He is one of nine new appointments to the council, which is charged with helping to establish B.C. as one of the worlds top 10 technology centres.
Ciceri is the Lead Independent Director for Sierra Wireless, as well as Director for MDSI (Mobile Data Systems Inc.) and Progressive Solutions Inc.
Before his current professional activities as a corporate director and CEO Counsellor and Advisor, he was president of Rogers Telecom Inc.
Prior to that, Ciceri held the position of president and managing director of Compaq Canada Inc. During his tenure as president (1997-2000), Compaq's revenue increased from $1.01 billion to $1.8 billion. The company grew from 500 to 3,500 people and during this time Ciceri managed the largest IT industry merger in Canada, between Compaq, Tandem and Digital Canada.
In 1999, he was named one of the top 10 "IT Influencers" in Canada by the National Post and he was also named one of the top 100 Business Executives for Canada.
Between 1985 and 1997, Ciceri lived in the Asia Pacific region working with Unisys, HP and Compaq.
He is currently completing an MA in Counselling Psychology at UBC and is an Executive in Residence for the Sauder School of Business.
Ciceri, an active community member, has lived in Whistler for several years along with his wife Nancy Powell and their two young girls.
Several other members of the Council have ties to Whistler including Shannon Byrne, president and CEO of Paradata Systems Inc.; Jim Yeates, chairman of Burntsand Inc.; and Greg Kerfoot, CEO and president of Crystal Decisions.
Paradata, based in Function Junction, has become well known in recent years, as it has become a world-leader in e-commerce systems for digital goods delivery. Paradata was recently awarded the 2001 British Columbia Technology Industries Association Best Application of Web Technology award. Byrne is also a recipient of Canada's Top 40 Under 40 for the year 2000.
Yeates has been involved in the high-tech industry for the last 28 years. Prior to co-founding Burntsand in 1996 he headed Computer Innovations, a microcomputer integrator that was acquired by SHL Systemhouse Inc., and Integrated Network Services Inc.
Away from the office, Yeates is a past president of the Whistler Mountain Ski Club and a past chairman of the board of directors of the Canadian Alpine Ski Team.
Kerfoot is a past member of the Whistler Mountain Ski Club and like Yeates, has been a second homeowner in Whistler for many years. He is currently building a new house with a skating rink.
Kerfoot joined Crystal Decisions in 1988, when it was known as Crystal Services, as director of research and development and chief architect of Crystal Reports. He became president of Crystal Services in 1992, overseeing expansion of the product line to include Crystal Info., before becoming executive vice president of Crystal Decisions, a wholly owned subsidiary of Seagate Technologies, in 1996.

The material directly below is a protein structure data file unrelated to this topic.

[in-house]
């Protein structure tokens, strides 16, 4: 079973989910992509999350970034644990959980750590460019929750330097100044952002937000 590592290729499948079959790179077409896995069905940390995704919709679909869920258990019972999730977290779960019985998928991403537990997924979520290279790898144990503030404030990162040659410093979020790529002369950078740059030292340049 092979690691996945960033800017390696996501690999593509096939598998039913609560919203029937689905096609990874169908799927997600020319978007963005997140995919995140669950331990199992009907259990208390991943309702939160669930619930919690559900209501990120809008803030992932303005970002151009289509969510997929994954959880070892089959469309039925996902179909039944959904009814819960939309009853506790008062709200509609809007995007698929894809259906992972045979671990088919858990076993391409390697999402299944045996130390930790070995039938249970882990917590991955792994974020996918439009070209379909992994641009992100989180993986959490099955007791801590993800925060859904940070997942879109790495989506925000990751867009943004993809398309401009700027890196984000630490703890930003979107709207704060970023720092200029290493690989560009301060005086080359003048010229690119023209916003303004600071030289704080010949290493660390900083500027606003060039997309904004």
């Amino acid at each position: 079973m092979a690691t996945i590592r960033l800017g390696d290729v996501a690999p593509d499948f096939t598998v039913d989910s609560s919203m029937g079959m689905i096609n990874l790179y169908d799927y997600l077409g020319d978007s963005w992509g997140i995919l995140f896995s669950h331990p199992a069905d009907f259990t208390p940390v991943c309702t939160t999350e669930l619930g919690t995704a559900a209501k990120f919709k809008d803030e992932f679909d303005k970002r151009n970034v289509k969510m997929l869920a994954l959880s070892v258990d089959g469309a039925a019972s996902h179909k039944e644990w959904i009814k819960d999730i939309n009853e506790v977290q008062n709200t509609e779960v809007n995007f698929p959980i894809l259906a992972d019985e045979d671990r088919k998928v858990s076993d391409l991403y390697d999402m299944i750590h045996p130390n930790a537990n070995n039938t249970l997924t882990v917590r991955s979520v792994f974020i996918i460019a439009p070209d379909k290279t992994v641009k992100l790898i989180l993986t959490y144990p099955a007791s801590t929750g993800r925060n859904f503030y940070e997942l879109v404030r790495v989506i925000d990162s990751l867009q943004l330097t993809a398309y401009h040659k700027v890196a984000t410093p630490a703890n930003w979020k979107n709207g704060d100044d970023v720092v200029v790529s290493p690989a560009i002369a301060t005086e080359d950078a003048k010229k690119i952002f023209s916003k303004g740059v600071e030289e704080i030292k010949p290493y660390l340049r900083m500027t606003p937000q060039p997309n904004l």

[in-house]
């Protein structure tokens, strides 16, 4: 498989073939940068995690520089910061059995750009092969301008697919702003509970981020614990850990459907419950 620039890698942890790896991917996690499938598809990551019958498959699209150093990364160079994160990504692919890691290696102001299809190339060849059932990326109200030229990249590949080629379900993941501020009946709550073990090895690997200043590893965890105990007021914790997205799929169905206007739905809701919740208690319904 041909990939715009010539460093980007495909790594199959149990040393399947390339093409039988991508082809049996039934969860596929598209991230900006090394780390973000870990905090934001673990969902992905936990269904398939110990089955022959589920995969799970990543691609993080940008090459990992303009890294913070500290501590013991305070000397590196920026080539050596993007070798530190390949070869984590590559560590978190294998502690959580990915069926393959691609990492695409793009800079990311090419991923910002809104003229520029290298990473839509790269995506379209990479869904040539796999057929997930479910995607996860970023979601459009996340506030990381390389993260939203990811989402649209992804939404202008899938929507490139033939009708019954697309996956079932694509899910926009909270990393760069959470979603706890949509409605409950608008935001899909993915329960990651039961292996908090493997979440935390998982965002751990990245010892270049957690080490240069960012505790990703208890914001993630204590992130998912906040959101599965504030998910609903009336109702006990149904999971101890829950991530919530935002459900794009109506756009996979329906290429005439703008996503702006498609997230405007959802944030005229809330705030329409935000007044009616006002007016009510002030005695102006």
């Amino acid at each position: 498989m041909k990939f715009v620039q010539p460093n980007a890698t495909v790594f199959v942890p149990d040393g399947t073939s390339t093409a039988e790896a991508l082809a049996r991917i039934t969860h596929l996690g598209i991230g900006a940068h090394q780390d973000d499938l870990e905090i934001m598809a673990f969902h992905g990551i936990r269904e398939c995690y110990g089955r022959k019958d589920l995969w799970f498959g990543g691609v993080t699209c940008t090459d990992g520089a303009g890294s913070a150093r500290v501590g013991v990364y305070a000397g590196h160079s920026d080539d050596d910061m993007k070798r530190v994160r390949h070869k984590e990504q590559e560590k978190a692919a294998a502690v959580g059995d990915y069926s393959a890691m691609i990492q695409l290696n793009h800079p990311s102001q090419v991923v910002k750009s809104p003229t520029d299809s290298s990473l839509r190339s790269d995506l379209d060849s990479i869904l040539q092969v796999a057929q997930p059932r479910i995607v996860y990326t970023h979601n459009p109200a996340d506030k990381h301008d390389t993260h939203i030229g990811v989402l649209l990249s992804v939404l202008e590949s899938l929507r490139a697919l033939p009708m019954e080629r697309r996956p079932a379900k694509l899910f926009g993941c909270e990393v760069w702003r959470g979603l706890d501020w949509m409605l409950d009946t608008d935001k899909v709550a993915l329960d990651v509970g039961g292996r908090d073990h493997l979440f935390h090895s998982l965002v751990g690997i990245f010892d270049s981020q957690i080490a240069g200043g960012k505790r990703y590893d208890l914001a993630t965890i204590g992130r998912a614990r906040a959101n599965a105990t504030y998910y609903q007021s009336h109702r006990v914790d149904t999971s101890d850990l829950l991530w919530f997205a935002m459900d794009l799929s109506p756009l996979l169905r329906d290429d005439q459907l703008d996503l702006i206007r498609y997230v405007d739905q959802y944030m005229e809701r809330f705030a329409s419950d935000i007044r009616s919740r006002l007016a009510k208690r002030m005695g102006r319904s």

Other council members with Whistler homes are Greg Aason, founder and chief operating officer of PMC-Sierra; Norm Francis, president and CEO of Pivotal Corporation; and Firoz Rasul, CEO of Ballard Power Systems.
Eight more news members were added to the Council along with Ciceri. They are: Al Hildebrandt, founder of Total Care Technologies Inc. and QHR Technologies Inc.; Dr. Bill Hunter, President and CEO of Angiotech Pharmaceuticals; Eric Jordon, founder of PureEdge; Gerry Martin, co-owner of Northern Drugs Ltd.; Greg Peet, high-tech entrepreneur, executive and company director; Ted Renner, president of Kiora Resources Inc.; Morgan Sturdy, director for numerous B.C. private and public technology companies including CREO Inc, Voice Mobility International, Ignition Point, Idelix Software, ResponseTek and TIR Systems; and Mossadiq Umedaly, chairman of Xantrex Technology Inc.
Five members also left the council, which was formed in 2001.
The Premiers Technology Council recently released its sixth report highlighting progress made in unleashing B.C.s potential as a global technology leader.
It found the province had made significant advances in several priority areas, including:
Bridging the Digital Divide: since 2002, broadband access has been extended to 47 communities, with another 65 to be connected this year and all B.C. communities are to be connected by the end of 2006.
E-health: over 100 patients every month benefit from telehealth programs in more than 50 communities, providing better care and avoiding the time and cost of travelling to a regional centre.
Industry marketing and development: the premiers participation in marketing activities by Leading Edge B.C. at the BIO2004 exhibition in San Francisco in June raised B.C.s profile as Canadas fastest growing biotechnology centre. Similarly, support for the Hydrogen Highway initiative will help expand the provinces position as a global centre for hydrogen fuel-cell research and development.
In preparing its sixth report, the council participated in 10 regional consultation forums around the province and conducted an e-learning roundtable in Victoria.
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